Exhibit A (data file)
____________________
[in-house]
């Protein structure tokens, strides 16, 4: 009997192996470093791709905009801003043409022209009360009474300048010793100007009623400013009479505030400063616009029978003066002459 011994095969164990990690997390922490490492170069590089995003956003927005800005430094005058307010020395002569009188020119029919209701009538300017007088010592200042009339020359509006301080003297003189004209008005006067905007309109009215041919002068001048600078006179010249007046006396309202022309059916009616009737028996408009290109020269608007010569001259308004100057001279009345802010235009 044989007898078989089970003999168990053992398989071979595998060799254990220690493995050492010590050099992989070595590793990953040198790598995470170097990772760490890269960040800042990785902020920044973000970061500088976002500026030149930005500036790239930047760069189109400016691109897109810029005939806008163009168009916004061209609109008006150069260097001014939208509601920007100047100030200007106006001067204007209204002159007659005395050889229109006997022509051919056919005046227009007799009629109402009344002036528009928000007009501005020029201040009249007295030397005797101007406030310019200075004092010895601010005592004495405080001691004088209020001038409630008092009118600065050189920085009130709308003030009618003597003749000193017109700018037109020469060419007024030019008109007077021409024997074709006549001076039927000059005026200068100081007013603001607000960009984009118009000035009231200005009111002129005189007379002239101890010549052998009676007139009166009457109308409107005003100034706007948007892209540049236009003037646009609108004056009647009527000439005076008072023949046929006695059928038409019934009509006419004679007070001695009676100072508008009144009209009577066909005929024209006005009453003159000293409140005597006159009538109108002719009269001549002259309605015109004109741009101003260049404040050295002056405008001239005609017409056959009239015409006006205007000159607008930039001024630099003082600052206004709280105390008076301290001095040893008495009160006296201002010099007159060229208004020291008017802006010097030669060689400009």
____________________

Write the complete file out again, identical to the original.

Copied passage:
[in-house]
């Protein structure tokens, strides 16, 4: 009997192996470093791709905009801003043409022209009360009474300048010793100007009623400013009479505030400063616009029978003066002459 011994095969164990990690997390922490490492170069590089995003956003927005800005430094005058307010020395002569009188020119029919209701009538300017007088010592200042009339020359509006301080003297003189004209008005006067905007309109009215041919002068001048600078006179010249007046006396309202022309059916009616009737028996408009290109020269608007010569001259308004100057001279009345802010235009 044989007898078989089970003999168990053992398989071979595998060799254990220690493995050492010590050099992989070595590793990953040198790598995470170097990772760490890269960040800042990785902020920044973000970061500088976002500026030149930005500036790239930047760069189109400016691109897109810029005939806008163009168009916004061209609109008006150069260097001014939208509601920007100047100030200007106006001067204007209204002159007659005395050889229109006997022509051919056919005046227009007799009629109402009344002036528009928000007009501005020029201040009249007295030397005797101007406030310019200075004092010895601010005592004495405080001691004088209020001038409630008092009118600065050189920085009130709308003030009618003597003749000193017109700018037109020469060419007024030019008109007077021409024997074709006549001076039927000059005026200068100081007013603001607000960009984009118009000035009231200005009111002129005189007379002239101890010549052998009676007139009166009457109308409107005003100034706007948007892209540049236009003037646009609108004056009647009527000439005076008072023949046929006695059928038409019934009509006419004679007070001695009676100072508008009144009209009577066909005929024209006005009453003159000293409140005597006159009538109108002719009269001549002259309605015109004109741009101003260049404040050295002056405008001239005609017409056959009239015409006006205007000159607008930039001024630099003082600052206004709280105390008076301290001095040893008495009160006296201002010099007159060229208004020291008017802006010097030669060689400009």